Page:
Patron saints of beer, pray for us
OK, now for something that we can all agree on. Over the past couple of days I have been trading emails with a Catholic theologian who is also a home brewer. He recently published a new book, and so I congratulated him and said that it was now time to kick back with one of his brews and relax. I attached the text of the following “Blessing of Beer” from the Roman Missal:
P: Our help is in the name of the Lord.
All: Who made heaven and earth.
P: The Lord be with you.
All: And With Your Spirit.
Let us pray.
Lord, bless + this creature, beer, which by your kindness and power has been produced from kernels of grain, and let it be a healthful drink for mankind. Grant that whoever drinks it with thanksgiving to your holy name may find it a help in body and in soul; through Christ our Lord.
It is sprinkled with holy water.”
In his response, he included the following prayer/poem from St. Brigid of Ireland:
I should like a great lake of beer for the King of Kings.
I should like the angels of Heaven to be drinking it through time eternal.
I should like excellent meats of belief and pure piety.
I should like the men of Heaven at my house.
I should like barrels of peace at their disposal.
I should like for them cellars of mercy.
I should like cheerfulness to be their drinking.
I should like Jesus to be there among them.
I should like the three Marys of illustrious renown to be with us.
I should like the people of Heaven, the poor, to be gathered around from all parts.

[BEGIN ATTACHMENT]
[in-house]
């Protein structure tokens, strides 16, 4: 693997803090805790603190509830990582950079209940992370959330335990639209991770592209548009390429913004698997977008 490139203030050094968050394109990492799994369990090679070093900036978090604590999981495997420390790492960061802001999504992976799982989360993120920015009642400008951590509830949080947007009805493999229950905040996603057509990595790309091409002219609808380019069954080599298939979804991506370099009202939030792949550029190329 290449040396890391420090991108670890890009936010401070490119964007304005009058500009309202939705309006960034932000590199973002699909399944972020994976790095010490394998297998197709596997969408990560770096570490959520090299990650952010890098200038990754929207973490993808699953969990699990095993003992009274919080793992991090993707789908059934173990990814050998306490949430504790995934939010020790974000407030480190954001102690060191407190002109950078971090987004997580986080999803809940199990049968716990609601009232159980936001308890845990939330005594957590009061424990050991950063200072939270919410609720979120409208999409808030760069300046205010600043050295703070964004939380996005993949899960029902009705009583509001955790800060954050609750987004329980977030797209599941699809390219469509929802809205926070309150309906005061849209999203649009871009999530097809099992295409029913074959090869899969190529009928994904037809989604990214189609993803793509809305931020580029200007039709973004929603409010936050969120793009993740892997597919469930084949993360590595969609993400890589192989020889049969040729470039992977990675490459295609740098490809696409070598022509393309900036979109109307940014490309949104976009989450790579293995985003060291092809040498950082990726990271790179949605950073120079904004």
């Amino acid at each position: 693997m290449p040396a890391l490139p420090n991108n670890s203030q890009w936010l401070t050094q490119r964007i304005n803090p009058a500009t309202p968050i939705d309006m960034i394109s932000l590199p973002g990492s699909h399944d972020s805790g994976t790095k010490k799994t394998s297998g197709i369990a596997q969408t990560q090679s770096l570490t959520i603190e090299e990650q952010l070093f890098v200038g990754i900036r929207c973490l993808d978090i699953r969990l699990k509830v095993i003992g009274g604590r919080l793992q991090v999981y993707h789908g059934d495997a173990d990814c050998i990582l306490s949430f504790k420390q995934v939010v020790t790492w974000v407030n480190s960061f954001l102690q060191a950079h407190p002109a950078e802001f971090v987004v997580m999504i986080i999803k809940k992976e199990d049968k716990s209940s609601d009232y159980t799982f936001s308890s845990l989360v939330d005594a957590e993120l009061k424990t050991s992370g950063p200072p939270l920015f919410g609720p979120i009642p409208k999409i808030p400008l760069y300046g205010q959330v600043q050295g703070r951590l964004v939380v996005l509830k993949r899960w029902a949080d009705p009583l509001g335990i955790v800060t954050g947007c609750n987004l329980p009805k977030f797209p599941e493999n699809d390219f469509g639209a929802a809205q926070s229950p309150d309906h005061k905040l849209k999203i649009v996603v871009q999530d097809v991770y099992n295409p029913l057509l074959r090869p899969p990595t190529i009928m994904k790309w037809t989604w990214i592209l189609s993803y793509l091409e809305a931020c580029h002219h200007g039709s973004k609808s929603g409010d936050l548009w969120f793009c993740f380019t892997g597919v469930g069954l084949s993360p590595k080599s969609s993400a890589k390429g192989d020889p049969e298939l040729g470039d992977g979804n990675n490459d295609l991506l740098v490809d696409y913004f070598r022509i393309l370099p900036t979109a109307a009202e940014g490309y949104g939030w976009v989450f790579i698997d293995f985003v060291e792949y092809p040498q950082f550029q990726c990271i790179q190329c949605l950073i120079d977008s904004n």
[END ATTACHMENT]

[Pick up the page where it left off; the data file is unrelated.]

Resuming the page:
In searching out some information on the prayer, I came across this “Saints of Suds” page. Legend has it that St. Brigid worked in a leper colony and when the place ran out of beer and those under her care begged her for more, she transformed her bathwater into beer.
There are multiple stories about St. Arnold of Metz that involve beer. Here are two of them:
According to legend he ended a plague when he submerged his crucifix into a brew kettle and persuaded people to drink only beer from that “blessed” kettle. He is reported to have said “From man’s sweat and God’s love, beer came into the world”.
There are multiple versions of a tale about his providing beer to the people. The story is told of porters moving his body after building a tomb for his relics/bones for people to visit. A tired porter overcome with heat uttered a plea to God for a cool refreshing beer. No sooner had this request been made than copious amounts of cold beer shot out of the casket they carried, drenching all and quenching their thirst.
God’s design for health care reform? Maybe not. But certainly the legends of these “beer saints” represent one more small way in which the sacramentality of Catholicism has expressed itself in our traditions. And they certainly could be added to the long list of reasons why I would not trade my Catholicism for anything.
Many many (MANY!) more examples are listed on the webpage.